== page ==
Empiricism and neuroscience – an alternative view

To begin, let’s understand that one can be critical of classical empiricism – Locke, Hume – and its contemporary representatives, without denying fundamental empiricist precepts, particularly materialism.  To say that the brain does not know through aggregating sense impressions into representations that then produce knowledge through associations, is not to deny that the brain is the organ that experiences, interprets, and learns.  There are alternative explanations, after all.

But perhaps classical empiricism can be salvaged through neuroscience? I don’t believe so, especially as the neuroscience and behavioral studies on its fundamental precepts – translation of sense impressions into representative images and extrapolated concepts – remain inconclusive. Their inconclusive character may be the result of ungrounded assumptions and poorly phrased questions. (It should be remembered that Locke’s empiricism has been chipped away at even by more sophisticated empiricists, beginning with Hobbes, then Hume, after all.)

I’m not sure that resort to neuroscience resolves such philosophical issues, anyway. The philosophical question is not really ‘how we know’ which got trashed on the Continent by Nietzsche, then Heidegger; and here in America by Pragmatism. The question remains, what ‘knowing’ means. That’s a question that may intersect with some form of behaviorism (since what we ‘know’ has something to do with what we do), but it has nothing to do with neurons firing in the brain. Mapping neurons to images will not tell us anything at all about what we think ‘knowing’ might be.

The theories of (classical) representationalism and associationism seem to me pretty well shot and anachronistic at this point.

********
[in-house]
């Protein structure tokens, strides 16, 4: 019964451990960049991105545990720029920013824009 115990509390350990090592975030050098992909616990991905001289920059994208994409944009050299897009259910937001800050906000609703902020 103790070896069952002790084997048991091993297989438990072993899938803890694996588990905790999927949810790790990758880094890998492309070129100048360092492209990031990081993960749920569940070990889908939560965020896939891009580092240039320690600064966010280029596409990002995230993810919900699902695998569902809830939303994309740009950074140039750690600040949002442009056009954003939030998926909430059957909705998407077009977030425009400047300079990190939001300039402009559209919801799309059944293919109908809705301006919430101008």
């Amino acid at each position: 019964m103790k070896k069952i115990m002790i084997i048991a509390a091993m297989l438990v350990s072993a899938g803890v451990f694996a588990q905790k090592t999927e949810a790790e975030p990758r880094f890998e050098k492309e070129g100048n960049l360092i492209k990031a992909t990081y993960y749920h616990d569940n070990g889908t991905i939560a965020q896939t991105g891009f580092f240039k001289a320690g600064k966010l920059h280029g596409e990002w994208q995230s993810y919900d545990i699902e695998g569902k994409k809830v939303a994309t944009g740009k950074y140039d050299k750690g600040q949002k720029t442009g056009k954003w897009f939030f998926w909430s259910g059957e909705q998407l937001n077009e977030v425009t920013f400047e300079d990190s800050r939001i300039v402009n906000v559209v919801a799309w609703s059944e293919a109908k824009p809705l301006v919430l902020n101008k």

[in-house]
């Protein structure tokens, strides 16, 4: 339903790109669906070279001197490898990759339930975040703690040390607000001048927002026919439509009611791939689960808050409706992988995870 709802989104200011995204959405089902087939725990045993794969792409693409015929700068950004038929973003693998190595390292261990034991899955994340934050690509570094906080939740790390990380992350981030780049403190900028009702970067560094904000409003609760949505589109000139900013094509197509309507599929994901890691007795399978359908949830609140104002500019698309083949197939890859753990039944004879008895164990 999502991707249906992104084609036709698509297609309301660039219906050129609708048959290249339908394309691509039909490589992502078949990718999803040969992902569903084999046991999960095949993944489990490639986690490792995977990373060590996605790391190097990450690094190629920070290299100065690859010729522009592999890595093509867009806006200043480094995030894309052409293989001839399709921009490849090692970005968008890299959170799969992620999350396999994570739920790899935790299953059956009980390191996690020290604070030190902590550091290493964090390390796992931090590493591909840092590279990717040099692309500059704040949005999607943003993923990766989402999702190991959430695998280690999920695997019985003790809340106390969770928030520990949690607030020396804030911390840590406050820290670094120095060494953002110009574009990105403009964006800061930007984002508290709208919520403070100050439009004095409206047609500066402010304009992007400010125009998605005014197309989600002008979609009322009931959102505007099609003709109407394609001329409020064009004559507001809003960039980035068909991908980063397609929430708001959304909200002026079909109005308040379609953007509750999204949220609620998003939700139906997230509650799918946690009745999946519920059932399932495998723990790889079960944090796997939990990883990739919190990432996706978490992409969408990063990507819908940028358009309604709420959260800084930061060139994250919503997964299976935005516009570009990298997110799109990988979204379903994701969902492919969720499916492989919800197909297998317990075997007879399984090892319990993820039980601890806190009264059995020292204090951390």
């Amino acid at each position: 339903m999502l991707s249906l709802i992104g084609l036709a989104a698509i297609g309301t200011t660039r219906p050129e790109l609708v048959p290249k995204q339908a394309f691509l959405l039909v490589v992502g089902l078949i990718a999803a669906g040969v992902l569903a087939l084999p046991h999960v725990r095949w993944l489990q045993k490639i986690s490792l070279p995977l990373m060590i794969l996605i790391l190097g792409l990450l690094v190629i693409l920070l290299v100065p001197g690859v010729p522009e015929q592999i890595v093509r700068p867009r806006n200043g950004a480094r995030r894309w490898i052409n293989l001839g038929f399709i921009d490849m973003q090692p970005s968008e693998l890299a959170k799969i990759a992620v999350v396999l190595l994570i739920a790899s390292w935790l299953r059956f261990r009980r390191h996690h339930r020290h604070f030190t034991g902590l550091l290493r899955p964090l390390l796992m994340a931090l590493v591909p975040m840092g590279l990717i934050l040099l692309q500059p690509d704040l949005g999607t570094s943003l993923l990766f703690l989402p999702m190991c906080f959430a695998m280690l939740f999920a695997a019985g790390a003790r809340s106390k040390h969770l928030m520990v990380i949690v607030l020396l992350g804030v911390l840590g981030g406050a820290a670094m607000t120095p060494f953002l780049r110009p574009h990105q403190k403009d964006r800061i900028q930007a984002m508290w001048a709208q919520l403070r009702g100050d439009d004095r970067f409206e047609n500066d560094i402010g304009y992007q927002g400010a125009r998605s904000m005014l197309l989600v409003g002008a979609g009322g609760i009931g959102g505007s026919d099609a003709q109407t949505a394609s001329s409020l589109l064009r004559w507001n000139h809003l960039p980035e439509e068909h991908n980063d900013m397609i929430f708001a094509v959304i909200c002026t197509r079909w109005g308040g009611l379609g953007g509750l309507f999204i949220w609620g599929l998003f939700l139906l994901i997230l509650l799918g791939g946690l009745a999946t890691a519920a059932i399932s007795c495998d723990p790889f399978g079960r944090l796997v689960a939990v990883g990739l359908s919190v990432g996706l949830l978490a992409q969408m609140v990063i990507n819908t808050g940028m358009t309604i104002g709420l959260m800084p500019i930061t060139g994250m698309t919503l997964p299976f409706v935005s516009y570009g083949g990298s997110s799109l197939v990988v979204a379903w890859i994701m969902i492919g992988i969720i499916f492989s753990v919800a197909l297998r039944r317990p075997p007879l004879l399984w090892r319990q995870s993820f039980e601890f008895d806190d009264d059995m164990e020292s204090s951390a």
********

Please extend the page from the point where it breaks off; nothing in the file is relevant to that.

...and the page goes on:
I suggest a different avenue towards a resolution to some of these difficulties: Charles Sanders Peirce, who originated Pragmatism partially to resolve such difficulties in classical empiricism (not ‘how’, but ‘what’, as the end result of a natural and inevitable process of sign response), especially through semiotics.

The failure of the Analytic tradition to account for and fully absorb Peirce and semiotics – with it’s implicit critiques of classical empiricism, and its potential resolutions of problems of representation, intentionality, and meaning – I think a great embarrassment for the tradition of professional American philosophy. I am not suggesting that Peircean semiotics can resolve all problems; on the contrary, it is really just a beginning. But it is a beginning that has not been allowed to begin on its own terms. Consequently, it has had to find its development elsewhere, especially in cultural studies. But its original intent was as a propadeutic to logic. (Peirce wasn’t the first to think this – the idea, in rough form, was in currency in the Middle Ages, and surfaces in Hobbes.)

Reading the article on Mental Representation at SEP, I kept thinking, ‘well, but the chain of signification will produce the same result and still leave open further opportunities for concept formation as sign interconnection, without resort to base sensory dependence.’ Conceptualization is indeed a response – to signs.

The movement of the fly signs “food” to the frog. But humans do have a choice of whether they want to call the vinyl bag stuffed with foam pellets a “bean bag chair.” The pragmatic arbitrary quality of human language usage raises difficulties for a theory that insists on baseline composition of concepts from sensory input.

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